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Briskets - A Good Read With an Interesting Tidbit Regarding Water Pans

seenred

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Good morning my SMF Brothers and Sisters!



I'm sure many of you get the same periodic newsletter emails from Thermoworks that I get...they sometimes have links to good blog articles on smoking techniques and how-to's.  To those of you who've seen this already...sorry for posting repetitive information, but I found this to be a good read and thought members here - both the veterans and the newbies - might enjoy the step by step tutorial on smoking a brisket "Texas Style" ala Aaron Franklin.



Anyway, here's the link to that article:



http://blog2.thermoworks.com/2016/0...eature&utm_campaign=Dec2016-Smoked-Brisket-cs




For most of the brisket veterans here, there's not much new information, but if you're like me you'll still enjoy the read.  Most of us who view ourselves as experienced brisket cooks have perfected a process and a technique that we are happy with, but I still like to see how others are doing it.  I've tweaked my methods over the years based on what I've read and learned from the many expert pitmasters here at SMF. And for the brisket newbies, this is as good a step-by-step tutorial as any others I've read, although I want to give some DAP to other veteran members here who've posted excellent brisket tutorials in the past (gary s, Danny, et al).  This article does a pretty thorough job of explaining why certain methods are done to get the best end product.



The one tidbit that interested me the most relates to using a water pan.  The question of whether or not to use a water pan is an old debate here at SMF.  I for one, don't use one.  But this article gives a reasonable argument for re-thinking that.  




From the Blog:



[h4]➤ KEEP THE COOKER HUMID[/h4]

During the first stage of our cook, we’ll use a pan full of water to keep the smoking environment humid  as we bring the brisket up to 150°F  (66°C). The humid environment is necessary to slow down moisture evaporation, collagen breakdown, and fat rendering, so that all those processes can occur simultaneously.


Cooking brisket in a moist atmosphere also preserves tackiness on the surface of the meat, which is necessary for the best smoke penetration.



I've read many times the claim that a moist chamber promotes more smoke penetration...that's not really a new concept to me, although I've never been unhappy with the smoke penetration I get from a dry chamber.  But the first statement, explaining the other benefits of a water pan (evaporation, collagen breakdown, fat rendering), is what interests me.  I made up my mind years ago that a water pan provided no discernible advantages over a dry chamber...so if I ever tried to smoke a brisket with a water pan in the cooker, I don't remember it.  Reading this article makes me want to try it and see if the results are different/better.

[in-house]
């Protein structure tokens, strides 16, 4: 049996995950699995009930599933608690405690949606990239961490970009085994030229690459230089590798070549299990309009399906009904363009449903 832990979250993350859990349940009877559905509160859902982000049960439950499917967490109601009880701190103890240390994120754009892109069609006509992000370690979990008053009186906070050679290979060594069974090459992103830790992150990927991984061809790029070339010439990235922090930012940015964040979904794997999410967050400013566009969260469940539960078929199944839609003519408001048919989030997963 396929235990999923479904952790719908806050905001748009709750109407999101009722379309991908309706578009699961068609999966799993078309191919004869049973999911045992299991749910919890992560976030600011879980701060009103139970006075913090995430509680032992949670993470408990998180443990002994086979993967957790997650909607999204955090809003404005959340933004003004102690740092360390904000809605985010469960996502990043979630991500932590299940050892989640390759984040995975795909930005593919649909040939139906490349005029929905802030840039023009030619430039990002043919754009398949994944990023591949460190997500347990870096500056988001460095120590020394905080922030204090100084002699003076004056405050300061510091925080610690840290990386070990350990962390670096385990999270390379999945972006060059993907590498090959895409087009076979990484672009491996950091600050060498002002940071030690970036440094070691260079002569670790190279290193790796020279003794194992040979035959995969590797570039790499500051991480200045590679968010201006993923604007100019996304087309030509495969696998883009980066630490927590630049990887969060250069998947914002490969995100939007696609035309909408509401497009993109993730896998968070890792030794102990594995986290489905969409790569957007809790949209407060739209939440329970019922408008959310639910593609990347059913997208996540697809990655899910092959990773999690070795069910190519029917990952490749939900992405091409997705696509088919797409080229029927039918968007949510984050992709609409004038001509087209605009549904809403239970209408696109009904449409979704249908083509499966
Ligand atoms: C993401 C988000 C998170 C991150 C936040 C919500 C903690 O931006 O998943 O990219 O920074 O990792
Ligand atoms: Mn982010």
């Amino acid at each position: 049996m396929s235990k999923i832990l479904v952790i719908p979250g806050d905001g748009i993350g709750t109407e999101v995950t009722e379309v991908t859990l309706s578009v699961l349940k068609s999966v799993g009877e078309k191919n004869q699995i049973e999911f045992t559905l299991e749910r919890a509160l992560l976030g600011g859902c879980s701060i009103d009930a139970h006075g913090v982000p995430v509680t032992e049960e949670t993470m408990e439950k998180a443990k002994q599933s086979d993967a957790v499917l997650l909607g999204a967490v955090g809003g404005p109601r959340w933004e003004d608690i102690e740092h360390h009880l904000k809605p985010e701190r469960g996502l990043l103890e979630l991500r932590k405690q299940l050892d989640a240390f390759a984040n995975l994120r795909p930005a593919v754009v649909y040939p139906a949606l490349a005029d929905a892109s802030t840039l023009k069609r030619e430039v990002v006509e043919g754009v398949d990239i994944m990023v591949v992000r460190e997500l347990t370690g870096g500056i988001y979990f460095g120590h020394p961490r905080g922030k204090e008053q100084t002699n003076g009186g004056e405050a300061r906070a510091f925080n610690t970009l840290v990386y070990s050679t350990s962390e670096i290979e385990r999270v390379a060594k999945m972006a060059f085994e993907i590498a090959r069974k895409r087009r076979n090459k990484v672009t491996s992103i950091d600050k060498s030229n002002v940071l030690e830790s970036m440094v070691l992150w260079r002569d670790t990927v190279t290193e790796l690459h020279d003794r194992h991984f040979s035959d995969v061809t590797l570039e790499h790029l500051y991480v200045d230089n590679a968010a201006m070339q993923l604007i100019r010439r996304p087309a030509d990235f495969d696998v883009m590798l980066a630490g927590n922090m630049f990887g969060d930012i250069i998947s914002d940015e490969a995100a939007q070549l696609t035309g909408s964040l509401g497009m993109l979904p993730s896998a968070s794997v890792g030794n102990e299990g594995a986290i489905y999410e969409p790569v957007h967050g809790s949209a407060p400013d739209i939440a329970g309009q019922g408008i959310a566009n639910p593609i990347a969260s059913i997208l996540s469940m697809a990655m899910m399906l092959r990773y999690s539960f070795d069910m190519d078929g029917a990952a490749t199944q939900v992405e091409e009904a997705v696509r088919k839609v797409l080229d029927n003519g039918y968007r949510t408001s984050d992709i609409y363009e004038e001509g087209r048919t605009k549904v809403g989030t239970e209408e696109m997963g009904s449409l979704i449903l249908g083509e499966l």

Many of my friends here are much more experienced brisket cooks than I, so please feel free to weigh in...



Red
 
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SmokinAl

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Hi Red,

I think I'm one of the few who always use a water pan.

I even put a pan of water in my Lang.

Al
 

bdskelly

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I smoke dry on the MES.  The stick burner has a pan of water in it. I read Franklins book when I had my smoker built and decided to start using water from the git go. 

Still, I've been successfully cooking  waterless on the MES all this time. Why change?

Interesting discussion and article Brother Red. Point for making us think about it. 

B
 

WaterinHoleBrew

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Hey Red, that was a great read ! I do get them emails but hadn't read that one yet ! Thanks for pointing that one out my friend ! Thumbs Up
 

seenred

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I smoke dry on the MES.  The stick burner has a pan of water in it. I read Franklins book when I had my smoker built and decided to start using water from the git go. 
Still, I've been successfully cooking  waterless on the MES all this time. Why change?

Interesting discussion and article Brother Red. Point for making us think about it. 
B
Hey B! I guess I need to read Franklin's book...to be honest, I never took all the hype surrounding him too seriously. But he's obviously not just a flash in the pan, so I suppose he must be doing something right.

Thanks for the point my friend! Thumbs Up

Red
 
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gary s

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Interesting, I have been smoking briskets for over 40 years and have tried quite a few different ways. I have cooked hundreds of briskets on ECB's  always with a water pan and they turned out great. I'll even slip a pan of water in my RF on occasion. Some of the guys on here swear that water in the Smoker is an absolute No No, while others wouldn't think about smoking without one.